Religious attitudes and practices of hospitalized medically ill older adults.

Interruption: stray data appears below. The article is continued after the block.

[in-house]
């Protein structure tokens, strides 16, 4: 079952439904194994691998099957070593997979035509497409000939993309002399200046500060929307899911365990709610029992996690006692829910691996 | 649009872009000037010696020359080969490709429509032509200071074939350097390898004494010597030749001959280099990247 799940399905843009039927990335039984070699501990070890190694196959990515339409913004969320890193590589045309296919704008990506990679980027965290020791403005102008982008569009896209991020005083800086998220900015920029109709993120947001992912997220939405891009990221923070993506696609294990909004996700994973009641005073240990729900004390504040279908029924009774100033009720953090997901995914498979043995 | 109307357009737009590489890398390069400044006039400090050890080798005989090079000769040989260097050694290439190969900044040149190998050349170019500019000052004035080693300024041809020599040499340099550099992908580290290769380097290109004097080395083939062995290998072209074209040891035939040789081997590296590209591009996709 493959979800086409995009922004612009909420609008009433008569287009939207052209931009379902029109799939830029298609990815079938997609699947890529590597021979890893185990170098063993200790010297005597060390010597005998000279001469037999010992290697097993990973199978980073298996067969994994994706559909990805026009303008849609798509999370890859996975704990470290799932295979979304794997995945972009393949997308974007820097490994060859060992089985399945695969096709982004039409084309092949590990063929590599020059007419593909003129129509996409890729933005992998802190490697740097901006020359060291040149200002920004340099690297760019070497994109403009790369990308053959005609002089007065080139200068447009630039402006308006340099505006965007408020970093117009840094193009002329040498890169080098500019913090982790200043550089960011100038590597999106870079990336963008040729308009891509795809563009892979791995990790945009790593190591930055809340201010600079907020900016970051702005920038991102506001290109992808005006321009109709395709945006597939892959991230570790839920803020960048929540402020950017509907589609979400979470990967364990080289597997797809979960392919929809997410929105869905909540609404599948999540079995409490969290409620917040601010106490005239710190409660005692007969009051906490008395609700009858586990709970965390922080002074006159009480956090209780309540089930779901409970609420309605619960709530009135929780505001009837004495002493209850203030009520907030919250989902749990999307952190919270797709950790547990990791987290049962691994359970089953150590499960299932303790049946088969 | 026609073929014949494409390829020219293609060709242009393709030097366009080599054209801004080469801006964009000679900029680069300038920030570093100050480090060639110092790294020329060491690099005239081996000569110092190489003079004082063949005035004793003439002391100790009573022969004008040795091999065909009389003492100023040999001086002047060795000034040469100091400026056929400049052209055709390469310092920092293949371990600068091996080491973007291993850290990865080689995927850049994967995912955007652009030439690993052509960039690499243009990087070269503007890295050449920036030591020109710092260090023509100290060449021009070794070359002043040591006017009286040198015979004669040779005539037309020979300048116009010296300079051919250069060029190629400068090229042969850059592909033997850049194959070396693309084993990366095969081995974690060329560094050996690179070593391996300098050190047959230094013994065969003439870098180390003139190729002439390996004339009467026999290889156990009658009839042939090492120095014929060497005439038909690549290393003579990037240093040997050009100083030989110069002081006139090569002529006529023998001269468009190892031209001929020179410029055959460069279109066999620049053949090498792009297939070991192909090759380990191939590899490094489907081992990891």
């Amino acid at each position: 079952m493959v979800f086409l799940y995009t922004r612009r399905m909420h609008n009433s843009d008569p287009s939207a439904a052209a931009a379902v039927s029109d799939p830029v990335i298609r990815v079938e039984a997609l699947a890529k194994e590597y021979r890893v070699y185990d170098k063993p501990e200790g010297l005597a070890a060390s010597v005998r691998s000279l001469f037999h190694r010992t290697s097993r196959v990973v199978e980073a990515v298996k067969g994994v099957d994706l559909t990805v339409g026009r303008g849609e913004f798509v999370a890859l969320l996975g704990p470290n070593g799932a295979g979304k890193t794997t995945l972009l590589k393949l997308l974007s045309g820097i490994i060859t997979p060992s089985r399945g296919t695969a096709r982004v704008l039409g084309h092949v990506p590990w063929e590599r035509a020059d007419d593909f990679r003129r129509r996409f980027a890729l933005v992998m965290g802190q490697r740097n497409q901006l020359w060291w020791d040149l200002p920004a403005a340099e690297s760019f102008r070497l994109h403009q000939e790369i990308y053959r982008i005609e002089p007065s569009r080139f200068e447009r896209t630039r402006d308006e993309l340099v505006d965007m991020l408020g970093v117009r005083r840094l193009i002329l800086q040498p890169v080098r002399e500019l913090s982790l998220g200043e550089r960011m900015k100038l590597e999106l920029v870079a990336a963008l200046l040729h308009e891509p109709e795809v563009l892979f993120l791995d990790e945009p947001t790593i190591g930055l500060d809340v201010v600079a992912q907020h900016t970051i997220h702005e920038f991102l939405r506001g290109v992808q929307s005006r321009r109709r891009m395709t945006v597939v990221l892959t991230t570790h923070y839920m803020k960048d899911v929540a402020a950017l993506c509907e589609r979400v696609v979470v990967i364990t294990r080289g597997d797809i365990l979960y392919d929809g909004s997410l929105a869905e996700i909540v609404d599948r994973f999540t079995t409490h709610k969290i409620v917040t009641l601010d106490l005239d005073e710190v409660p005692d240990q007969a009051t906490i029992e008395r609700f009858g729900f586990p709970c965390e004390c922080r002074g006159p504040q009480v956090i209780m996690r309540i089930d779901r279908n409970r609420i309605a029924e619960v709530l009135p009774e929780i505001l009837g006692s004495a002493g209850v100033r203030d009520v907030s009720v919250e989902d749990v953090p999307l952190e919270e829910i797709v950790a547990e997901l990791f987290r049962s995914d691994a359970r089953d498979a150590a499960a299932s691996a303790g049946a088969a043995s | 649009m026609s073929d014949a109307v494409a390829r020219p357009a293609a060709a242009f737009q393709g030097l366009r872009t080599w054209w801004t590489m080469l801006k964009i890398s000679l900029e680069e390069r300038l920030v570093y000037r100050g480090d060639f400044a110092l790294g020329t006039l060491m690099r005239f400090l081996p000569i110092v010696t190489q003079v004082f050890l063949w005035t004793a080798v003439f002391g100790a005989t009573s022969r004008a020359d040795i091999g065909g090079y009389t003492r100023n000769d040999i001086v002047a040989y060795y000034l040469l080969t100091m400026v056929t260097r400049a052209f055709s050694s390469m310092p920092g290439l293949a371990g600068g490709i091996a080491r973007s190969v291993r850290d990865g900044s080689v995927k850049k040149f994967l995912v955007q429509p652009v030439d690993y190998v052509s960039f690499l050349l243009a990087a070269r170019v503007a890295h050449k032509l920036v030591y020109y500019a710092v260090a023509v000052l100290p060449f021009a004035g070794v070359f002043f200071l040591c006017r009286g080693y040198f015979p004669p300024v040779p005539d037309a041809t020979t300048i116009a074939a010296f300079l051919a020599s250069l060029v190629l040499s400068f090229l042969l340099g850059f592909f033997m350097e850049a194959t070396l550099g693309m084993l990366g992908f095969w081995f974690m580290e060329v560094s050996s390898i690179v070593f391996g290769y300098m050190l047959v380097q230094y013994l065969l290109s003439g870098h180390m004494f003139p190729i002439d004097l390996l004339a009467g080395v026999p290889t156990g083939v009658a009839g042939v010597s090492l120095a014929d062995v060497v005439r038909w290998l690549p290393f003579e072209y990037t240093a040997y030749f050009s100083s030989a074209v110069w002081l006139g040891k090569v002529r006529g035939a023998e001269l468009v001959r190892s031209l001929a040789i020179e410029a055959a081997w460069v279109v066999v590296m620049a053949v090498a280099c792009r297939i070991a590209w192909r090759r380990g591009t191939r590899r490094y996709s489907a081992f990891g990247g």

OBJECTIVES: To examine the prevalence of religious beliefs and practices among medically ill hospitalized older adults and relate them to social, psychological and health characteristics. METHODS AND PROCEDURES: Consecutive patients age 60 or over admitted to the general medicine cardiology and neurology services of Duke University Medical Center were evaluated for participation in a depression study. As part of the evaluation, information on religious affiliation, religious attendance, private religious activities, intrinsic religiosity and religious coping was collected. Demographic, social, psychological and physical health characteristics were also assessed. Bivariate and multivariate correlates of religious belief and activity were examined using Pearson correlation and linear regression. RESULTS: Of the 542 patients evaluated, detailed information on religious beliefs and behaviors was collected on 455 cognitively unimpaired patients. Over one-half (53.4%) of the sample reported attending religious services once per week or more often; 58.7% prayed or studied the Bible daily or more often; over 85% of patients held intrinsic religious attitudes; and over 40% spontaneously reported that their religious faith was the most important factor that enabled them to cope. Religious variables were consistently and independently related to race (Black), lower education, higher social support and greater life stressors, and religious attendance was associated with less medical illness burden. Religious attendance was also related to lower depressive symptoms, although the association weakened when other covariates were controlled. CONCLUSIONS: Religious practices, attitudes and coping behaviors are prevalent among hospitalized medically ill older adults and are related to social, psychological and physical health outcomes. Implications for clinical practice are discussed.
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